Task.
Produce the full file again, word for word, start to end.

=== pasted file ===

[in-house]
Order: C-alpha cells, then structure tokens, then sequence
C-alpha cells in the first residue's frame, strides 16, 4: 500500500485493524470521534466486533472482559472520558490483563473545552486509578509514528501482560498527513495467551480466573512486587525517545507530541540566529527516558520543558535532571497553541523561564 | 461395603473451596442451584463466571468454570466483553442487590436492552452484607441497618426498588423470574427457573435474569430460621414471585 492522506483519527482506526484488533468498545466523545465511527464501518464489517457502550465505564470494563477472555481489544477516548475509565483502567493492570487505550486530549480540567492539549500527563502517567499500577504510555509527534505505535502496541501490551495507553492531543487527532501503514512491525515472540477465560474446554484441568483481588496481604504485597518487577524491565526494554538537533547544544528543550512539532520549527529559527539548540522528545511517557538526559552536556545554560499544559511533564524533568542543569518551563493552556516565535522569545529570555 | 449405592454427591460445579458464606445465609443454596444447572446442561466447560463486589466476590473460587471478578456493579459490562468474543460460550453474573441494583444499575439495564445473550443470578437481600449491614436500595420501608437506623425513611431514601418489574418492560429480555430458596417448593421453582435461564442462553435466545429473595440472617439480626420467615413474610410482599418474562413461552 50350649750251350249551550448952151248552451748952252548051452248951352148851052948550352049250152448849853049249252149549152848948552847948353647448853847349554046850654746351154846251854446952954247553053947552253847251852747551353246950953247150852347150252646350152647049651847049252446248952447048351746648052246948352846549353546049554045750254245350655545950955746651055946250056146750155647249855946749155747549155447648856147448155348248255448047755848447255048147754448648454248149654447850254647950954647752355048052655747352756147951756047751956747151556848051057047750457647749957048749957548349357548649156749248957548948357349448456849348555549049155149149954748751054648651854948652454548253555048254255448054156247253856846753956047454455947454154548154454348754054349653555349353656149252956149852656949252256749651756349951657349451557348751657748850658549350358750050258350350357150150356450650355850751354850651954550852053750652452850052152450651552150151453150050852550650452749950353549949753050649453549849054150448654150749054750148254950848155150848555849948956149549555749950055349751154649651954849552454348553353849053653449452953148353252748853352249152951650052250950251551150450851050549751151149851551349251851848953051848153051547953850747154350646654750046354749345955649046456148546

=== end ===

[in-house]
Order: C-alpha cells, then structure tokens, then sequence
C-alpha cells in the first residue's frame, strides 16, 4: 500500500485493524470521534466486533472482559472520558490483563473545552486509578509514528501482560498527513495467551480466573512486587525517545507530541540566529527516558520543558535532571497553541523561564 | 461395603473451596442451584463466571468454570466483553442487590436492552452484607441497618426498588423470574427457573435474569430460621414471585 492522506483519527482506526484488533468498545466523545465511527464501518464489517457502550465505564470494563477472555481489544477516548475509565483502567493492570487505550486530549480540567492539549500527563502517567499500577504510555509527534505505535502496541501490551495507553492531543487527532501503514512491525515472540477465560474446554484441568483481588496481604504485597518487577524491565526494554538537533547544544528543550512539532520549527529559527539548540522528545511517557538526559552536556545554560499544559511533564524533568542543569518551563493552556516565535522569545529570555 | 449405592454427591460445579458464606445465609443454596444447572446442561466447560463486589466476590473460587471478578456493579459490562468474543460460550453474573441494583444499575439495564445473550443470578437481600449491614436500595420501608437506623425513611431514601418489574418492560429480555430458596417448593421453582435461564442462553435466545429473595440472617439480626420467615413474610410482599418474562413461552 50350649750251350249551550448952151248552451748952252548051452248951352148851052948550352049250152448849853049249252149549152848948552847948353647448853847349554046850654746351154846251854446952954247553053947552253847251852747551353246950953247150852347150252646350152647049651847049252446248952447048351746648052246948352846549353546049554045750254245350655545950955746651055946250056146750155647249855946749155747549155447648856147448155348248255448047755848447255048147754448648454248149654447850254647950954647752355048052655747352756147951756047751956747151556848051057047750457647749957048749957548349357548649156749248957548948357349448456849348555549049155149149954748751054648651854948652454548253555048254255448054156247253856846753956047454455947454154548154454348754054349653555349353656149252956149852656949252256749651756349951657349451557348751657748850658549350358750050258350350357150150356450650355850751354850651954550852053750652452850052152450651552150151453150050852550650452749950353549949753050649453549849054150448654150749054750148254950848155150848555849948956149549555749950055349751154649651954849552454348553353849053653449452953148353252748853352249152951650052250950251551150450851050549751151149851551349251851848953051848153051547953850747154350646654750046354749345955649046456148546